“Liar, Liar, Pants On Fire”

Have you ever learned that someone you trusted lied to you? And, if you have, what did you do when you discovered the lie?  Did you confront her (or him), stop talking to her, ignore the whole episode?

When I found a little red hairdryer in the bathroom I used at Edgar’s house, I raced downstairs with it, waving it in the air and asking whose it was. He played dumb, but of course he knew who owned the cute little dryer. It was Marjorie, the travel agent he took to his bed after lying to me that he had to go out of town on business. Even though I didn’t actually meet Marjorie until after Edgar died, I was certain he wasn’t telling me the truth that evening decades ago. Confronting him only made him lie even more. Although I loved him too much to walk out, I never trusted him again after that.

When I asked a former employee to justify an out-of-sight expense report he submitted for a ‘business’ trip to Florida, he told me he was entertaining important clients.  He was actually going out to dinner with his wife and kids. You see, he owned a condo down there. I disliked this sleazy man intensely, but my boss wanted me to ignore his egregious behavior because he “brought in the business.”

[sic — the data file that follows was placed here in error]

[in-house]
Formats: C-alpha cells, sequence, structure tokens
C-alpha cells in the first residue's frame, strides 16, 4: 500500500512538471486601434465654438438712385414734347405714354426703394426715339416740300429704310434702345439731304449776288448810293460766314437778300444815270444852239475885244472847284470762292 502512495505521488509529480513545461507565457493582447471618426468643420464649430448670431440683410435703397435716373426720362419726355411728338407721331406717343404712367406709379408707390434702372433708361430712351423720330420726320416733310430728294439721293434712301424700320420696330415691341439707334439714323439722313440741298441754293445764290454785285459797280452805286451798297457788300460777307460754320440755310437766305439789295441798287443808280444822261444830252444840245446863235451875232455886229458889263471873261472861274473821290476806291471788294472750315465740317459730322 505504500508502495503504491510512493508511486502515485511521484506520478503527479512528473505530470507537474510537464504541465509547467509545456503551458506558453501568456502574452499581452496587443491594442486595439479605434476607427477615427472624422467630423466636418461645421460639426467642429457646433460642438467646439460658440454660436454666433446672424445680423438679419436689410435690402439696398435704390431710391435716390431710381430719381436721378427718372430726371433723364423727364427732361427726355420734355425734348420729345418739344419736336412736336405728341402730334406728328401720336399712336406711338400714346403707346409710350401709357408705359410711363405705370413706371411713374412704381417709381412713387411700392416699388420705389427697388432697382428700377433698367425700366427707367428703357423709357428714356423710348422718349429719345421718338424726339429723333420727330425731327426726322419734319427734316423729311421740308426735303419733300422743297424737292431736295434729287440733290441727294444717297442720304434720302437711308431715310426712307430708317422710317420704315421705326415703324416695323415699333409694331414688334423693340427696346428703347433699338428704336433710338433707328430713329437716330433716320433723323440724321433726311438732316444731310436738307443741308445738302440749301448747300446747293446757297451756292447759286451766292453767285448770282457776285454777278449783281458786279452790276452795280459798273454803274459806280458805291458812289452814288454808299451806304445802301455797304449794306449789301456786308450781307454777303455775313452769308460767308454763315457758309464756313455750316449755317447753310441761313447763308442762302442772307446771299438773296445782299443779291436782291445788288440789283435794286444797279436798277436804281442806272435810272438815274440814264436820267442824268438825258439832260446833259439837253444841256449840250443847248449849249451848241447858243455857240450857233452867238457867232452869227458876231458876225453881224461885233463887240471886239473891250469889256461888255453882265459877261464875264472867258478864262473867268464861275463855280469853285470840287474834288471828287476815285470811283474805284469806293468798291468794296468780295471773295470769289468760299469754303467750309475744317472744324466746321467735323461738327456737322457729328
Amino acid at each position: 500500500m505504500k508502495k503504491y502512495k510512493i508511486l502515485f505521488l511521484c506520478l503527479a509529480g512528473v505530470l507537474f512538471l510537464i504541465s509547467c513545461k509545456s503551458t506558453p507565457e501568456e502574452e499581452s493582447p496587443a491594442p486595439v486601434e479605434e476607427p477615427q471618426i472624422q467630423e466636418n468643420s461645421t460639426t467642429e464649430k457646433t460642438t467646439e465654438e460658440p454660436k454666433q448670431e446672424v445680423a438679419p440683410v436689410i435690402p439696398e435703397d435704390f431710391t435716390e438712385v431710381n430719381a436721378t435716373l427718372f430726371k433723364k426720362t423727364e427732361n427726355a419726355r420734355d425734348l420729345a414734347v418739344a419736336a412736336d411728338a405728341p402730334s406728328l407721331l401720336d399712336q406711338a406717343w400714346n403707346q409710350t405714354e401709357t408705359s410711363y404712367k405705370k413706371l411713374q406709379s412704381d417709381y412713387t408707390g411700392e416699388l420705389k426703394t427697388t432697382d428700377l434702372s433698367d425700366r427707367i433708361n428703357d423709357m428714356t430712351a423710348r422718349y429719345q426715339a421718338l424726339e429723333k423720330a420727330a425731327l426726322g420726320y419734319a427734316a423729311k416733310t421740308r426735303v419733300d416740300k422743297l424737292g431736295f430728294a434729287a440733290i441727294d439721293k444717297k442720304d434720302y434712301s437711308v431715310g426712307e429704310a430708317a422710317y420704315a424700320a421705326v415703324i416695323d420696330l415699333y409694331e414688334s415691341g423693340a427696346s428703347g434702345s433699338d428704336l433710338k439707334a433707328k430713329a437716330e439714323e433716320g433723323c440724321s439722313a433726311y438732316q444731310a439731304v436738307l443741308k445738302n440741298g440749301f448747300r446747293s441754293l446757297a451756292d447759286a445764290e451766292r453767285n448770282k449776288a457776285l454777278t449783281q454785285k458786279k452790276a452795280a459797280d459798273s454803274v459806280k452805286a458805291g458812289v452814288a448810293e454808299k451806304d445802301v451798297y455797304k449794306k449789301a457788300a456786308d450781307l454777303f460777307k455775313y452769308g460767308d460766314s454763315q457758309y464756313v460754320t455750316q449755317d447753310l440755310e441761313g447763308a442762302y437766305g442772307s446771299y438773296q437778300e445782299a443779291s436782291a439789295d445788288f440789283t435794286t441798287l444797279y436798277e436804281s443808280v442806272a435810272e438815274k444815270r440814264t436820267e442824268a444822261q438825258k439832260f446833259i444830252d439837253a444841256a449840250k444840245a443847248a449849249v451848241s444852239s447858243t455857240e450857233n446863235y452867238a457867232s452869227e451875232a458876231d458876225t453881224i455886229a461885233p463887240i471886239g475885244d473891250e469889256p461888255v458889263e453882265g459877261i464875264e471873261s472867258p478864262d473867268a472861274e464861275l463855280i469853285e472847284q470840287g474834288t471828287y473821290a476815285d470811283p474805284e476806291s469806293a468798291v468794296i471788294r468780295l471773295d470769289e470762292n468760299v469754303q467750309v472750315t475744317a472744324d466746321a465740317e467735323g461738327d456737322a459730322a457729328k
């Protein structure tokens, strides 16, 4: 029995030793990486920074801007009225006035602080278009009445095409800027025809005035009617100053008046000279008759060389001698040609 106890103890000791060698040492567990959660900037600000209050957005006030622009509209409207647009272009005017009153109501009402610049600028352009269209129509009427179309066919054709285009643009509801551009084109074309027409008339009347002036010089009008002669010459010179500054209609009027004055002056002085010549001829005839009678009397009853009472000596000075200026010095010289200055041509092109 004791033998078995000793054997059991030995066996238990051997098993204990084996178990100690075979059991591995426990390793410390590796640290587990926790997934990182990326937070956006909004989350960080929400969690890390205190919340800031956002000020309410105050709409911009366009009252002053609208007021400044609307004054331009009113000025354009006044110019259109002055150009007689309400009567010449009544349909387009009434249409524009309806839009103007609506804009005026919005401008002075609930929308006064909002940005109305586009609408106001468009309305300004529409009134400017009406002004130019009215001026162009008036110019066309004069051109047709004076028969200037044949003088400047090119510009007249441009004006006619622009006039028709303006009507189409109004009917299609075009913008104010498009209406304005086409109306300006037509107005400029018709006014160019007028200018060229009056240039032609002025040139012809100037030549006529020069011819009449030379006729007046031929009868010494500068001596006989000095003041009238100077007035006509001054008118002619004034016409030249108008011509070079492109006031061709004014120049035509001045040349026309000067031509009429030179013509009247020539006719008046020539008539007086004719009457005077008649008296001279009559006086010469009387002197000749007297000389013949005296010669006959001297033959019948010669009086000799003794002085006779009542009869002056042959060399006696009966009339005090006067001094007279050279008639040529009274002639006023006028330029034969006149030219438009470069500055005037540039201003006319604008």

When I discovered that a close friend told others something I had specifically asked that she keep to herself, she absurdly denied she hadn’t. I’m dismayed that she lied to me, but I gain nothing by trying to get her to fess up.

I don’t know what bothers me more: That she didn’t respect my wishes, or that she couldn’t accept responsibility for her actions.

People “lie” for lots of different of reasons, including protecting others. So when we learned, in 1988, that there was nothing that could be done to eradicate my dad’s advanced melanoma, we didn’t come out and tell him “the truth.” But it’s disturbing when someone lies to “protect” themselves, like Edgar, the employee, and my friend had. We see people in high places doing it all the time: Richard Nixon, Lance Armstrong, Bill Cosby. They may have had a lot to lose by telling the truth, but eventually they lost more than titles, power and money. They lost a human being’s most precious possession, dignity.   

I haven’t been beyond reproach when it comes to lying. I’ve told a few doozies back in the day, But aside from uttering little white lies now and then (e.g. telling someone you adore a gift that you don’t even like), I’ve learned that honesty truly is “the best policy.”

Tell me, which statement do you agree with most:

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